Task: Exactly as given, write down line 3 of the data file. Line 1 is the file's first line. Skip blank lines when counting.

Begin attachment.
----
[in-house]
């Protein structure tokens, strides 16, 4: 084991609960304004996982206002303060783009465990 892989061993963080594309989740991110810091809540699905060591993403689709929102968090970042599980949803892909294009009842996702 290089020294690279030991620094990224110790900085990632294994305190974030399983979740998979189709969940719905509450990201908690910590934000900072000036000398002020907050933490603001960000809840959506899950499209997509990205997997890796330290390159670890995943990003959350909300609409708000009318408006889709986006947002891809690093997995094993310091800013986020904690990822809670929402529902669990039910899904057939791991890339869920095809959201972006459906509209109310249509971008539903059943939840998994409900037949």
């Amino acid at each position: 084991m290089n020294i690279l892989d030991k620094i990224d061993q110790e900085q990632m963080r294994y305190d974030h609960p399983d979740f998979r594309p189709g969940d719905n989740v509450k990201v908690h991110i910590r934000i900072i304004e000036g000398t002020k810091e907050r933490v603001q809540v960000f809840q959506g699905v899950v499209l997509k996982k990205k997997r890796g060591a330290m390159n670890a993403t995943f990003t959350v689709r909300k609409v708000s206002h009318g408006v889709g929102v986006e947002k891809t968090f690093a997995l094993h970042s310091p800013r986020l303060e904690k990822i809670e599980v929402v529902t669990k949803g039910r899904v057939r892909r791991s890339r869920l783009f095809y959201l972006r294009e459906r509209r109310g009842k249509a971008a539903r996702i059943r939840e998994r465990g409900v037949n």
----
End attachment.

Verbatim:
């Amino acid at each position: 084991m290089n020294i690279l892989d030991k620094i990224d061993q110790e900085q990632m963080r294994y305190d974030h609960p399983d979740f998979r594309p189709g969940d719905n989740v509450k990201v908690h991110i910590r934000i900072i304004e000036g000398t002020k810091e907050r933490v603001q809540v960000f809840q959506g699905v899950v499209l997509k996982k990205k997997r890796g060591a330290m390159n670890a993403t995943f990003t959350v689709r909300k609409v708000s206002h009318g408006v889709g929102v986006e947002k891809t968090f690093a997995l094993h970042s310091p800013r986020l303060e904690k990822i809670e599980v929402v529902t669990k949803g039910r899904v057939r892909r791991s890339r869920l783009f095809y959201l972006r294009e459906r509209r109310g009842k249509a971008a539903r996702i059943r939840e998994r465990g409900v037949n």